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As a response to the recent mass shootings in El Paso, Texas and Dayton, Ohio that claimed the lives of 31 people last weekend, a human rights organization has issued a warning to all people traveling to the United States.

The Amnesty International advisory was announced "in light of ongoing high levels of gun violence in the country."


The advisory reads as follows:

IF YOU DECIDE TO TRAVEL TO THE UNITED STATES:
- Be extra vigilant at all times and be wary of the ubiquity of firearms among the population.
- Avoid places where large numbers of people gather, especially culture events, places of worship, schools, and shopping malls.
- Exercise increased caution when visiting local bars, nightclubs, and casinos.

The advisory also made note that certain people may be in greater danger of violence given their "gender identity, race, country of origin, ethnic background or sexual orientation."

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According to a press release, Amnesty International issued the warning partially due to the inaction of American politicians to pass legislation to curb the violence.

"Travelers to the United States should remain cautious that the country does not adequately protect people's right to be safe, regardless of who they might be. People in the United States cannot reasonably expect to be free from harm โ€“ a guarantee of not being shot is impossible," said Ernest Coverson, Campaign Manager for the End Gun Violence Campaign at Amnesty International USA.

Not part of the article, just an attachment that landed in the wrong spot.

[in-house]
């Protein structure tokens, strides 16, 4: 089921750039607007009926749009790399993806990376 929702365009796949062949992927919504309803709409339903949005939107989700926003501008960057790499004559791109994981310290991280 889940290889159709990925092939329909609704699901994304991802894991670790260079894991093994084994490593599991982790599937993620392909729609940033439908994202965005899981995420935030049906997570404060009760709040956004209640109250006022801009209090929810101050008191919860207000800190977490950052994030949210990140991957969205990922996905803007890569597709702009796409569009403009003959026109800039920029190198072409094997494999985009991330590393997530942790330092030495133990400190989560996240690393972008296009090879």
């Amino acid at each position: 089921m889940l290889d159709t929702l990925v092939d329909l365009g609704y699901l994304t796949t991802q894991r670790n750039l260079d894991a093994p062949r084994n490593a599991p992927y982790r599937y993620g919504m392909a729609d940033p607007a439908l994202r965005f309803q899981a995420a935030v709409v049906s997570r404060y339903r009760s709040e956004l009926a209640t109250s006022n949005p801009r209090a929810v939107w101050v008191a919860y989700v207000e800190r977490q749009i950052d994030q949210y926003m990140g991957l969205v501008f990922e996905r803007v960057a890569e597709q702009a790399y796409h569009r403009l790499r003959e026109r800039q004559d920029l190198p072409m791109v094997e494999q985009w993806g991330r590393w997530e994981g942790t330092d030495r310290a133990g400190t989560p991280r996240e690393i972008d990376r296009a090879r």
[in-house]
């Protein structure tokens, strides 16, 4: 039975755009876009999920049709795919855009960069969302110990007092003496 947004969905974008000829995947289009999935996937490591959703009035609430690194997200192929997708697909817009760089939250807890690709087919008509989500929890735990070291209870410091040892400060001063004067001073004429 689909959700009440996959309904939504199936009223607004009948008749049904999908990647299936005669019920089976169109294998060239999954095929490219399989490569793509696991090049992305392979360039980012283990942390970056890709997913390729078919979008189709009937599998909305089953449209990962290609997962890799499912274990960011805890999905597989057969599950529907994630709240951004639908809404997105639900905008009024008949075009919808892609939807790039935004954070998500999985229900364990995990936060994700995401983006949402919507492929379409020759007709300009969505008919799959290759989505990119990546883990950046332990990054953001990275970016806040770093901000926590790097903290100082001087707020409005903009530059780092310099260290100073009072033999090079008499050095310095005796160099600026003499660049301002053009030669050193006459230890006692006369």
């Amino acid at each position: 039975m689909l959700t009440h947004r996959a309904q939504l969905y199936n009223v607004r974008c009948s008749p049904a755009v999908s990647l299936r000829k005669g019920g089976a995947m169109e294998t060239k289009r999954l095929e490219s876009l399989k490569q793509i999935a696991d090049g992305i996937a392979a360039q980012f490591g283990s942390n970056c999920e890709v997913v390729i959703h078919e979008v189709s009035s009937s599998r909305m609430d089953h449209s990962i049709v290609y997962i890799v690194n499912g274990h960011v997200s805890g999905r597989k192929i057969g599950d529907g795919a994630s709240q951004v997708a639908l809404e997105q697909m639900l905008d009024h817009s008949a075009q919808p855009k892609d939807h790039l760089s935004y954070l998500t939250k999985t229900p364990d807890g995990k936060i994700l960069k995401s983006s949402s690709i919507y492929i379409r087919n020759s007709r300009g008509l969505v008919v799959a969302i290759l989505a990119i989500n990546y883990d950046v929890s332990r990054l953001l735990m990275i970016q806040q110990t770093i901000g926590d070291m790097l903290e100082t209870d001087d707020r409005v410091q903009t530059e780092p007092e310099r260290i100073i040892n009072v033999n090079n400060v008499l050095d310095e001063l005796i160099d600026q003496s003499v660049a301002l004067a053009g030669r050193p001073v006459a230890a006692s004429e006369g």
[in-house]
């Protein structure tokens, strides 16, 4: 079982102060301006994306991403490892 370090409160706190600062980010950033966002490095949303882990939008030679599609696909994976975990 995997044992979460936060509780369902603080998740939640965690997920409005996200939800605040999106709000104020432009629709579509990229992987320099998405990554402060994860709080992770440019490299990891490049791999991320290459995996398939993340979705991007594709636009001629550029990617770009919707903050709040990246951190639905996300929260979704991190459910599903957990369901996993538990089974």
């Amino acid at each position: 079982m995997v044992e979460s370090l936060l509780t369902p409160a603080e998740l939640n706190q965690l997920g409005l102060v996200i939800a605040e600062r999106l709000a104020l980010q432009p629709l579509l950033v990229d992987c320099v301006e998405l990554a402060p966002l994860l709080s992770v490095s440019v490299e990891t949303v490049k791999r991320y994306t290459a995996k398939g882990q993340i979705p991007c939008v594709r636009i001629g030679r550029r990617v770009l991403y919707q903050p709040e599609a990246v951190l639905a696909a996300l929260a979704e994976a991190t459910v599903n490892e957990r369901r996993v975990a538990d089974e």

"Once again, it is chillingly clear that the U.S. government is unwilling to ensure protection against gun violence."

The announcement comes as many Americans are fearful of going out in public due to the mass shootings.

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This fear was on full display Tuesday night when a motorcycle backfired in Times Square in New York City, a major tourist destination. The loud noises sounded like gunshots, causing people to run for their lives. Twenty people were injured during the chaos.

"Everyone thought there was a shooter coming down the streets. I thought I was going to watch my daughter get shot down in front of me," Bridget Siljander told NBC News.